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The Yogi

Sandy Braz is the owner of Yoga Yoga, a boutique Vinyasa studio and event space in Toronto’s Junction Triangle. In her own words, Sandy tells us about the experiences that led her to opening a “philosophy-free” Yoga studio, and why she encourages women of all ages and walks of life to make independent choices about their health and wellness.

Quick Facts

Sandy Braz

Yogi, writer, entrepreneur




Yoga Yoga Studio

Once a week, I run a 420 Flow class at my studio in Toronto’s West End. All are welcome and cannabis is optional to enjoy before class with some like-minded people. I can attest that 420 Flow feels as good as it sounds, and that combining cannabis, community and making yoga is a therapeutic tool.

I’ve had friends tell me, ‘Don’t attach cannabis to your business,’ but, they don’t understand what I’m trying to build here. Ultimately, it doesn’t matter what other people think. I want my community to feel that it’s okay to talk about, to post about. A lot of our anxiety comes from the idea that you think you’re doing something wrong.

I want to create a space for people that maybe do have the 9-5 job, or the controlled environment at home, or whatever it is, where they can be themselves. Enjoy community together: smoking, or eating. And then enjoying some yoga where no one’s judging you the whole way through and you’ve done something nice for yourself. I’m proud to facilitate this experience for others.

A few years ago I went through a really difficult time with my mental health. I was trying to get help through the channels that are available and are accepted, and that involved taking prescribed drugs, and being guided by doctors — and it didn’t work for me.

I was on some pretty heavy drugs to manage sleep and anxiety and depression and all the things that people thought I was going through. I’ll never know how much of it was real. Once I was able to release all that stuff and I wasn’t on pharmaceuticals anymore, I returned to cannabis and it was very healing for me, because it was safe for me; it was familiar. I was still in recovery when I opened the studio — many people don’t know that — and I think recovery needs to be a daily process: recovery from mental illness; recovery from life falling apart; recovery from being hooked on drugs that aren’t right for you.

It’s challenging to be a woman in business who advocates for cannabis, particularly for mothers.

My mom, who is an immigrant to Canada from Portugal, is very open-minded. When I was going through the recovery and putting my life back together and doing a good job of it, she was really supportive and It meant a lot to me! My relationship to cannabis is not something I’m ashamed to talk about, but it was especially nice to have my Portuguese mom saying: “I’m really glad this is available to you, Sandy.”

It’s challenging to be woman in business who advocates for cannabis. I think there’s so much stigma around this topic, particularly for mothers, but I see them here all the time, enjoying our 4:20 flow. Our space allows them to be fully themselves, this is who they were before they were mothers, you know? Our clients are high-functioning people with very busy lives, and I’d like to find a way to continue to advocate for them, for their need to have a safe space here. I believe people should have choice — you don’t have to enjoy cannabis to practice here, but if you do, my door is open.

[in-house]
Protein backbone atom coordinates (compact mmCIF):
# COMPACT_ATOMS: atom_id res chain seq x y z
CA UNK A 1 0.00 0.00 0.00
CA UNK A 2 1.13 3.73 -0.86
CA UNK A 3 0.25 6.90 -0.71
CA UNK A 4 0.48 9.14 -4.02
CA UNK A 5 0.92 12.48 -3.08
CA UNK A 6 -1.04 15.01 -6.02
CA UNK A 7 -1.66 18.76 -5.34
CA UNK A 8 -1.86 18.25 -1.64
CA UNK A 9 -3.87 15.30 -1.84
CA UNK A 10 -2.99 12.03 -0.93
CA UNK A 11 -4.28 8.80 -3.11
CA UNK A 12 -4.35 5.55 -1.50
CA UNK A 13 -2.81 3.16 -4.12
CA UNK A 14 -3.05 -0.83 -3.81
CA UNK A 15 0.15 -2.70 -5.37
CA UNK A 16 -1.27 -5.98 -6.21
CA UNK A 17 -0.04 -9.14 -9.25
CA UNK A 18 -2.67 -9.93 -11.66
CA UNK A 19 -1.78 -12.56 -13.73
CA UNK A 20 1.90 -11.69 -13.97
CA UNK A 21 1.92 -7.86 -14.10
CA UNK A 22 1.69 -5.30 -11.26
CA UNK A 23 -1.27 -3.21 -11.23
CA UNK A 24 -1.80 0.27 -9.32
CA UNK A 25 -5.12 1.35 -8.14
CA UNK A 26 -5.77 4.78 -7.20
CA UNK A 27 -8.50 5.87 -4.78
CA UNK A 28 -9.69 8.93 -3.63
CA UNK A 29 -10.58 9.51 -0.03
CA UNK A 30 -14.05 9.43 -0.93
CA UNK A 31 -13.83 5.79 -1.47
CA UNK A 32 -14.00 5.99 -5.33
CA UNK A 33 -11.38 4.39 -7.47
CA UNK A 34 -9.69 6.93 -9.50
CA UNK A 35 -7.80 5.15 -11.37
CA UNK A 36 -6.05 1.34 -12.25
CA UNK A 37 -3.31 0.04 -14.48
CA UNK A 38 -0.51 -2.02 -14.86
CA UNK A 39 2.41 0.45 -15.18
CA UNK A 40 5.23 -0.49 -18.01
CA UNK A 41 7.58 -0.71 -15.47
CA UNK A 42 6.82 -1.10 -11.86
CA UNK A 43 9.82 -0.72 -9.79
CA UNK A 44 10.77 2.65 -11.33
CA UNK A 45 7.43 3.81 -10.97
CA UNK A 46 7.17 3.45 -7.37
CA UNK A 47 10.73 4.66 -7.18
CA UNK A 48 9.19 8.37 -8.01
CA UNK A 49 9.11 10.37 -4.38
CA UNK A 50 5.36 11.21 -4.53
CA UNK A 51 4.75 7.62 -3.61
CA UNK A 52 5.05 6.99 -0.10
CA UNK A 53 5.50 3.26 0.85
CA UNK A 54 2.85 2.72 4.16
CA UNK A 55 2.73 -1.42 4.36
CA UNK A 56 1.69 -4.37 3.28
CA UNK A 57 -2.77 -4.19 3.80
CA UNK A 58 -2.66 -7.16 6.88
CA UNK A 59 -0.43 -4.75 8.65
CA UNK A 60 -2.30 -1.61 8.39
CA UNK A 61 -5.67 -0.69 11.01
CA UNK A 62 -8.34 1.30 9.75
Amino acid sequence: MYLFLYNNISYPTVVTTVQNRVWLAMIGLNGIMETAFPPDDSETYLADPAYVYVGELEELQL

Photography by Angela Lewis

I get up around 5:30am and put the kettle on the stove. As it boils I’ll go to my little bag. I like to keep everything neat. I have a little stainless steel grinder, I don’t like plastic. I might smell it, if it’s a new strain. I’ll take my papers – they’re raw and organic. And then I tap it out into the centre of the paper and I start to roll slowly. I’m good at rolling joints. I’ve just woken up, so all my senses are tender and I’m kind of sleepy. I’ll put some coffee in the press. Then I’ll have a little bit of coffee, a little bit of smoke. A little bit of coffee, a little bit of smoke.

Try a 4:20 flow at home

Any space where you can fit comfortably and safely in your home can be a yoga studio. Keep it simple. You can prepare what your movement space looks like ahead of time, adding a mat, candles or objects that have meaning for you, or get elevated first and then set up your space as part of your 420 ritual. There are no rules or perfect ways to make space. Experiment.


You’re creating a soundtrack for your session and this is part of the connection and enjoyment process. In your elevated state, your receptors are open and sounds will be very apparent. They matter. It could be silence that feels best or playing your favourite six songs over and over to create a sense of familiarity and comfort.


This is something that’s often overlooked. Start slow when it comes to the dose of cannabis you use before making yoga. Give your body and mind some time to acclimatize and respond to the elevated feeling, and learn how your body moves in your elevated state and how your thoughts roll out.

Enhancing my flow a few years ago helped me ease anxiety symptoms and also enjoy the yoga I love so much in a new way. I feel lucky to share what I’ve learned about this method through the work I do at my studio, and in the community, with people who want to learn more about the experience. It’s a gentle way to learn about yourself and also engage in some self-soothing behavior. Don’t feel pressure to make it work or feel euphoric every time. Literally go with the flow. Patience with the process and an open mind will serve you well.